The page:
With Selma, Ava DuVernay lights a fire beneath both modern civil rights discourse and her career. But if DuVernay provides the film’s spark, it’s David Oyelowo who stokes the flames. Selma is a classic case of an actor disappearing into a role and becoming their character rather than making a mere pantomime; when you see Oyelowo on screen, you’re not seeing Oyelowo so much as you’re seeing a man possessed of the same courage, the same conviction, the same vigor as the man who was is the embodiment of the Civil Rights Movement. Whether he’s playing politics, leveraging media, showing humility in the face of his own weakness, or broadcasting his belief that human fellowship will always triumph over adversity, Oyelowo is ever a force of human nature and the heart of the film. —Andy Crump
Keaton plays Thomson as a neurotic lion, at times ferocious, at times hemmed in by the cage his popularity has erected around him. His eyes dance with mania, but no sooner does he lay bare his anxieties than he asserts himself with heartbreaking outbursts of broken ambition. Let’s not go so far as to say that Keaton is often talking about himself, but he does appear to connect with his character on a primal level. —A.C.
The book-loving immortal played by Tilda Swinton in Jim Jarmusch’s Only Lovers Left Alive redeems the recent spate of silly sparkly vampires. Her Eve is a passionate character who still finds wonder in the world outside vampire’s nocturnal bubble. She is the companion to Tom Hiddleston’s Adam, a brooding musician whose all-black ensembles and despondent worldview is in stark contrast to hers. But centuries of love cannot fall apart so easy, and it is Swinton’s ethereal screen presence and Eve’s tenderness that soothes Adam’s blues. She’s well-versed, friends with Shakespeare (sorry, actually it’s John Hurt’s Marlowe), and rocks sunglasses at night with almost all-white outfits. Tilda Swinton’s calm, cool, and collected Eve made vampires cool again. —Monica Castillo
A detective yarn is only as strong as the private dick anchoring it. Thomas Pynchon’s kooky Inherent Vice is a conventional story filtered through an assortment of very unconventional absurdities. In the grand tradition of the likes of The Big Sleep and The Long Goodbye, the central case in question appears to be nearly impenetrable in its convolutions. In this way, pothead PI Larry “Doc” Sportello is the ideal audience surrogate, as he seems just as confused and befuddled by all this hoopla as we are. Cast the wrong actor as Doc and most everything else collapses. Luckily, director Paul Thomas Anderson had an ace up his sleeve with Joaquin Phoenix. Though he’s never really been known as the funniest guy in the room, Phoenix more than adjusts to the occasion here, whether the comedy is as broad as general pratfalls or as subtle as the character trying desperately to keep up a façade of professionalism despite being massively baked. And though Phoenix has fun with Doc’s many eccentricities and tics, he also does a great job at locating the vulnerability and innate melancholy in what could very well have been a one-joke character. While Pynchon may have created the character and Anderson may have expertly calibrated him for the big screen, it’s Phoenix who deserves credit for truly bringing Doc to life. —Mark Rozeman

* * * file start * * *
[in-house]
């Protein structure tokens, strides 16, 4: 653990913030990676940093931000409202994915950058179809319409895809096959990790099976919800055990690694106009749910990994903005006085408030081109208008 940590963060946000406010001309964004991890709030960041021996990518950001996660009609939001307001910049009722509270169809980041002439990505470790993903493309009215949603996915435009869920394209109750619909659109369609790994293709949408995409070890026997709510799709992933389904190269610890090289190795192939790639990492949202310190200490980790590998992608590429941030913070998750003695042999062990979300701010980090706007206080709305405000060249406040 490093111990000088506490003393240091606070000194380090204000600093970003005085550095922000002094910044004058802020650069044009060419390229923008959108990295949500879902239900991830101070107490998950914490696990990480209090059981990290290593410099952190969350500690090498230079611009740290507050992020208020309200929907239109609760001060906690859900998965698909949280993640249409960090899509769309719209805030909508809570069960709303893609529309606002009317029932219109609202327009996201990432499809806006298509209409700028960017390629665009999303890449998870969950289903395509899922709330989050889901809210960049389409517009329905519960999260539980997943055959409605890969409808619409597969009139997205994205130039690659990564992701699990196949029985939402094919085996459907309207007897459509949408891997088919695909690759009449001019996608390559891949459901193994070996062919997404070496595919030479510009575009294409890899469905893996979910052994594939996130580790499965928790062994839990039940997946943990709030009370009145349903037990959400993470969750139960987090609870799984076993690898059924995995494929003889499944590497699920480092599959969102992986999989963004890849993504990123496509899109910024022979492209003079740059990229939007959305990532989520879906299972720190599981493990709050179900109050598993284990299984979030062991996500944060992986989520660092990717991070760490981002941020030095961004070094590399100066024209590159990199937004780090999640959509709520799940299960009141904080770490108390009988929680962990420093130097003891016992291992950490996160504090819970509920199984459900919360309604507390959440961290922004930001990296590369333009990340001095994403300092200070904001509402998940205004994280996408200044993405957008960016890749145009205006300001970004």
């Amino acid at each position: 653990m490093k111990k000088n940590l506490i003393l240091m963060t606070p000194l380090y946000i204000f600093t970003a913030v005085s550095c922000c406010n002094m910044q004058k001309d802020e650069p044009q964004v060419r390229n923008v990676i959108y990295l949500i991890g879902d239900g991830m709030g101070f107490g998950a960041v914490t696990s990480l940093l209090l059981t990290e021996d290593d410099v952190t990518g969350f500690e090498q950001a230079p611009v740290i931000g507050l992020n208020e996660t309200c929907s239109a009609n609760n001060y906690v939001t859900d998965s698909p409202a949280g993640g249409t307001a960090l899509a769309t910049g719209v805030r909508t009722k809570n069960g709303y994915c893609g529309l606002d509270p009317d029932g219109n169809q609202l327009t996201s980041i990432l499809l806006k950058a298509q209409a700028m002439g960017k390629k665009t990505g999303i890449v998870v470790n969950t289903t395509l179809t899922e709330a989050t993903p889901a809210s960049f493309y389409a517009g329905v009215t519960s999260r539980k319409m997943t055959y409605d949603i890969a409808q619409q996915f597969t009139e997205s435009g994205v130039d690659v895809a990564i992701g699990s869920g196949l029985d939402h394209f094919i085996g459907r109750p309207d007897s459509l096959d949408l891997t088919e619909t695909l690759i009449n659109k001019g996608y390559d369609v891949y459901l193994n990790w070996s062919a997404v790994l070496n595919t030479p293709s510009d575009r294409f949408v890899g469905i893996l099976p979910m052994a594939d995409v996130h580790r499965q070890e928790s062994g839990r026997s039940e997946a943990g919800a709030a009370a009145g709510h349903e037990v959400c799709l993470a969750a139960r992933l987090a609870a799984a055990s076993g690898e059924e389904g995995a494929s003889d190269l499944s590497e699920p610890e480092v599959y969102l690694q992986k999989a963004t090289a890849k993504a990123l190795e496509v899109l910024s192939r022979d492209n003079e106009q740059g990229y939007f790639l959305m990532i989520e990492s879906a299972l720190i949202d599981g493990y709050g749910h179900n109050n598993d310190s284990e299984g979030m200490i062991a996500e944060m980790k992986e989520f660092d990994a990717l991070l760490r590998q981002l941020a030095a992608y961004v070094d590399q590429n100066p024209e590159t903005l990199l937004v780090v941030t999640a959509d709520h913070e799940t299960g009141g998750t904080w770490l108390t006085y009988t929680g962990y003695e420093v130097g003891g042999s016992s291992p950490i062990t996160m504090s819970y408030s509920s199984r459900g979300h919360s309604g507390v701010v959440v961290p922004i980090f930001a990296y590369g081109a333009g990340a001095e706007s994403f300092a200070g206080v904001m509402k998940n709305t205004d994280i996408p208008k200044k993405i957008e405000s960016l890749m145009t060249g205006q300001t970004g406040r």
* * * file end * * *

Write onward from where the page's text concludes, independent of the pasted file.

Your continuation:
Whether dealing with deep issues of faith, forgiveness and family or tossing off witty one-liners, Gleeson is perfectly at home in the role of a small-town priest who spends a week preparing to be murdered. Gleeson goes deeper down the rabbit hole of doubt and despair as the appointed time of his killing nears. The veteran actor is at finest in the tender scenes featuring Kelly Reilly as his daughter. —Jeremy Mathews
While actor Ethan Hawke and writer, director and producer Richard Linklater have been friends and colleagues since working together on Before Sunrise in 1995, Boyhood will stand as the masterpiece of their collaborations. Linklater casts Hawke as Mason Sr., the sensitive, if immature, divorced father, who co-stars alongside Patricia Arquette in the beginning of the film. As the years progress, Hawke transitions Mason Sr. into a more present and aware father—one who has learned as much from his children as he tried to teach them. Borrowing pieces of his own life experiences, Hawke’s performance brings an authenticity to the character and serves to remind audiences how important the role of fatherhood is to Boyhood. —Hilary Saunders
Goldblum is one of the overlooked treasures not only in 2014, but in the hierarchy of American acting, too. His manic neuroses might sound grating coming from another performer, but Goldblum makes those tics cool. He’s the suave geek, the kind of nerd young nerds grow up wishing they could be—brainy and pithy but handy with a jazz piano. In Le Weekend, Goldblum uses all of those qualities so as to make Jim Broadbent’s maritally challenged protagonist realize his own failures and missteps in life. For all the character’s blustery flagrance, though, Goldblum also manages to make him, well, human, particularly in Le Weekend’s final notes, as the erstwhile Dr. Ian Malcolm leads Broadbent and his co-lead, the luminous Lindsay Duncan, in a lovely nod to Jean-Luc Godard’s Bande à part. —A.C.